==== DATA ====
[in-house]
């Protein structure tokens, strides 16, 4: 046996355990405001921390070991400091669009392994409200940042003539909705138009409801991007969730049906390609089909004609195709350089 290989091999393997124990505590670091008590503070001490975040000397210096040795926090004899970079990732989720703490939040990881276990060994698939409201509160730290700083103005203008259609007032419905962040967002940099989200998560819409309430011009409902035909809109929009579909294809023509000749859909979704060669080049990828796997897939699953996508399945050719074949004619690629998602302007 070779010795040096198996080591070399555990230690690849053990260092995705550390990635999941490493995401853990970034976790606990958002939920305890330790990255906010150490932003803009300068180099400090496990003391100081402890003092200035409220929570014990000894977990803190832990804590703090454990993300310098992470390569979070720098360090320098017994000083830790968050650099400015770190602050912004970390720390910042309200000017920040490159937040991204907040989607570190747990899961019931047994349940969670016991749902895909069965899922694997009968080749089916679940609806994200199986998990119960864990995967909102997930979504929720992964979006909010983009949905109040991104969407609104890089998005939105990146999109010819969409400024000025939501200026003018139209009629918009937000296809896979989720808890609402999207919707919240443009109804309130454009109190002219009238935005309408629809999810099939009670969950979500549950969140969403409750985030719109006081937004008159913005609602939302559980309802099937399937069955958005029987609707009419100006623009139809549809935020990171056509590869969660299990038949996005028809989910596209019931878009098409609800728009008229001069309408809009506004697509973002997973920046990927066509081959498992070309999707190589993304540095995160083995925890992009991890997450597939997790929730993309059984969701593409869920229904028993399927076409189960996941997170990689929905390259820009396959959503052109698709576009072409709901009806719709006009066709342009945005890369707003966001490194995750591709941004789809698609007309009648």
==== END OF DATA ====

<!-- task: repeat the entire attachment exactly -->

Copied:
[in-house]
């Protein structure tokens, strides 16, 4: 046996355990405001921390070991400091669009392994409200940042003539909705138009409801991007969730049906390609089909004609195709350089 290989091999393997124990505590670091008590503070001490975040000397210096040795926090004899970079990732989720703490939040990881276990060994698939409201509160730290700083103005203008259609007032419905962040967002940099989200998560819409309430011009409902035909809109929009579909294809023509000749859909979704060669080049990828796997897939699953996508399945050719074949004619690629998602302007 070779010795040096198996080591070399555990230690690849053990260092995705550390990635999941490493995401853990970034976790606990958002939920305890330790990255906010150490932003803009300068180099400090496990003391100081402890003092200035409220929570014990000894977990803190832990804590703090454990993300310098992470390569979070720098360090320098017994000083830790968050650099400015770190602050912004970390720390910042309200000017920040490159937040991204907040989607570190747990899961019931047994349940969670016991749902895909069965899922694997009968080749089916679940609806994200199986998990119960864990995967909102997930979504929720992964979006909010983009949905109040991104969407609104890089998005939105990146999109010819969409400024000025939501200026003018139209009629918009937000296809896979989720808890609402999207919707919240443009109804309130454009109190002219009238935005309408629809999810099939009670969950979500549950969140969403409750985030719109006081937004008159913005609602939302559980309802099937399937069955958005029987609707009419100006623009139809549809935020990171056509590869969660299990038949996005028809989910596209019931878009098409609800728009008229001069309408809009506004697509973002997973920046990927066509081959498992070309999707190589993304540095995160083995925890992009991890997450597939997790929730993309059984969701593409869920229904028993399927076409189960996941997170990689929905390259820009396959959503052109698709576009072409709901009806719709006009066709342009945005890369707003966001490194995750591709941004789809698609007309009648």